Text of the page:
The vast majority of Twitter users are between the ages of 15 and 29, which you might think makes users from the 60-plus crowd feel unwelcome. Not so for Margaret Atwood, the prolific Canadian novelist, poet, and activist. After joining Twitter in 2009 to promote her newest work, The Year of the Flood, Atwood has taken to the ultra-short-form medium like a natural. In an eloquent article in The New York Review of Books, Atwood chronicles her entrance into the Twitterverse with wide-eyed amazement. For those seeking a lyrical take on the incessant microblogging service, the entire article is too good to miss. For a highlights reel, see below. (And of course, follow her on Twitter here.)
On Twitter and Time
A long time ago—less than a year ago in fact, but time goes all stretchy in the Twittersphere, just as it does in those folksongs in which the hero spends a night with the Queen of Faerie and then returns to find that a hundred years have passed and all his friends are dead…. Where was I?
On Claiming the Title of 'Margaret Atwood'
I plunged in, and set up a Twitter account. My first problem was that there were already two Margaret Atwoods on Twitter, one of them with my picture. This grew; I gave commands; then all other Margaret Atwoods stopped together. I like to think they were sent to a nunnery, but in any case they disappeared. The Twitterpolice had got them. I felt a bit guilty.
On Exploring the Strange New Universe
The Twittersphere is an odd and uncanny place. It’s something like having fairies at the bottom of your garden. How do you know anyone is who he/she says he is, especially when they put up pictures of themselves that might be their feet, or a cat, or a Mardi Gras mask, or a tin of Spam?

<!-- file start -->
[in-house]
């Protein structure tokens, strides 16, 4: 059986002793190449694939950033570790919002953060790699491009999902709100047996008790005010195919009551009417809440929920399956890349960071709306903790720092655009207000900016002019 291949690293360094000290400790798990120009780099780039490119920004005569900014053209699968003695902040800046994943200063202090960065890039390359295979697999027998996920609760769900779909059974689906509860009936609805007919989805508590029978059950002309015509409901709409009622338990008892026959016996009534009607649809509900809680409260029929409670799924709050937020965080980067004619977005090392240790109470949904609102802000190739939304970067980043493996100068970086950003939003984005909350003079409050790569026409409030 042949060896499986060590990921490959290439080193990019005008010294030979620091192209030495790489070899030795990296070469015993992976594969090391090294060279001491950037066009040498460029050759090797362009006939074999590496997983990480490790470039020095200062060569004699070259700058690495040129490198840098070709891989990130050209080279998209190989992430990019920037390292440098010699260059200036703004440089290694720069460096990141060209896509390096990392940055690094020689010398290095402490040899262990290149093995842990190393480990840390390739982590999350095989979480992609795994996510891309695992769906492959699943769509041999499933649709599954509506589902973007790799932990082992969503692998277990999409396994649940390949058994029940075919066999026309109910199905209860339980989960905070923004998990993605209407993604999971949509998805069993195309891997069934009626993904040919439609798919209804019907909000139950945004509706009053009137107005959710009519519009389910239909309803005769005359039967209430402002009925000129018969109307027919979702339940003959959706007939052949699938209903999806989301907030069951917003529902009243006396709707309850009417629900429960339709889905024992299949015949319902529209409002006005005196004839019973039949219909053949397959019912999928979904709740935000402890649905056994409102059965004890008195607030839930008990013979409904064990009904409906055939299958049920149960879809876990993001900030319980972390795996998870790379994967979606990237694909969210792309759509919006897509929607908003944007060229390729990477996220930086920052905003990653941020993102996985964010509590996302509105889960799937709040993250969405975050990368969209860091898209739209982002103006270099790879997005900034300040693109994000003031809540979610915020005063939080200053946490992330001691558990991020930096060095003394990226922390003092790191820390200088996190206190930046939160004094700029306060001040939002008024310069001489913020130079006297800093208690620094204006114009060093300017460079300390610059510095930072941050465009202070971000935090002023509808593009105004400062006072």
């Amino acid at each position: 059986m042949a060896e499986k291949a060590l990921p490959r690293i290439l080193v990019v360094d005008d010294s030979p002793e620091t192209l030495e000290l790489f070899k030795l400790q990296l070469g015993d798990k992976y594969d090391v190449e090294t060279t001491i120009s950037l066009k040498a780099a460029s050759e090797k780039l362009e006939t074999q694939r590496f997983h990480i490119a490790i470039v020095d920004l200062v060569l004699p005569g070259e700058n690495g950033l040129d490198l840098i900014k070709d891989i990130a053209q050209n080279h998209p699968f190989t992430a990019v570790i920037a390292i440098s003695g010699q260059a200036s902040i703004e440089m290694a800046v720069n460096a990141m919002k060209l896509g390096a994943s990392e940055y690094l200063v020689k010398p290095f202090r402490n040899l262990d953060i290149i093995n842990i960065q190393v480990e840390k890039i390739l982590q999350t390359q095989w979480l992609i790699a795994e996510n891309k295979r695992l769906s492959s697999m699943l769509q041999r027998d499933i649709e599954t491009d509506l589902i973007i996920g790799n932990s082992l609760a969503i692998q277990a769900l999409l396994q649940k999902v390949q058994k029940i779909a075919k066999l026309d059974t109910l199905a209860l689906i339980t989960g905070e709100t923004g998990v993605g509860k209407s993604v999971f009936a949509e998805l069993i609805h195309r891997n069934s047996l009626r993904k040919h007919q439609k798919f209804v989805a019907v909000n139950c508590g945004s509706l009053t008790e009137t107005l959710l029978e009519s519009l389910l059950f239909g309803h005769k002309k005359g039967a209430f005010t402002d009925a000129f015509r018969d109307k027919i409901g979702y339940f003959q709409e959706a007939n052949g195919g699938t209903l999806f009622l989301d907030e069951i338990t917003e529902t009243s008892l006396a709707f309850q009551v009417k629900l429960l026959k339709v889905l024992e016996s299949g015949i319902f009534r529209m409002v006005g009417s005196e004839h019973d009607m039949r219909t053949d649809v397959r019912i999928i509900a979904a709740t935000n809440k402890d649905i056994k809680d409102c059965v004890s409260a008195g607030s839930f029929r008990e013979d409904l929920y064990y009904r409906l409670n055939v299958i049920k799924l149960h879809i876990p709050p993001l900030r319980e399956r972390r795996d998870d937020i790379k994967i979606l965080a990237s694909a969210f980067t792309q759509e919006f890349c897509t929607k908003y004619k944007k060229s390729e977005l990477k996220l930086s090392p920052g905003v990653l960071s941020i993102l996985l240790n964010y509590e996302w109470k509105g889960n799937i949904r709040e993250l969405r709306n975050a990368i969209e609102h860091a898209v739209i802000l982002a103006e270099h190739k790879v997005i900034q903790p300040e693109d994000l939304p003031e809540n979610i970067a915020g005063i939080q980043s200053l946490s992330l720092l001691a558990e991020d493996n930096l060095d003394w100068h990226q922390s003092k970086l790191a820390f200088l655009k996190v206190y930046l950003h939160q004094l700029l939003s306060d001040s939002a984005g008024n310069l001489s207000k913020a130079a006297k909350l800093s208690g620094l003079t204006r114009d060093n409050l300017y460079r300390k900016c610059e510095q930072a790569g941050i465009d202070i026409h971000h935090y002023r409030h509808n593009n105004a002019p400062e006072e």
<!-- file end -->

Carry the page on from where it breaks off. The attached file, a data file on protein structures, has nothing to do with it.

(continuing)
On Building a 'Brand'
I was told I needed “followers.” These were people who would sign on to receive my messages, or “tweets,” whatever those might turn out to be. I hummed a few bars from “Mockingbird Hill”—Tra-la-la, twittly-deedee—and sacrificed some of my hair at the crossroads, invoking Hermes the Communicator. He duly appeared in the form of media guru McLean Greaves, who loosed his carrier pigeons to four of his hundreds of Twitterbuddies; and with their aid, I soon had a few thousand people I didn’t know sending me messages like “OMG! Is it really you?” “I love it when old ladies blog,” one early follower remarked.
On Building Relationships
They’re sharp: make a typo and they’re on it like a shot, and they tease without mercy. However, if you set them a verbal challenge, a frisson sweeps through them. ...They really shone when, during the Olympics, I said that “Own the podium” was too brash to be Canadian, and suggested “A podium might be nice.” Their own variations poured onto a feed tagged #cpodium: “A podium! For me?” “Rent the podium, see if we like it.” “Mind if I squeeze by you to get onto that podium?” I was so proud of them! It was like having 33,000 precocious grandchildren!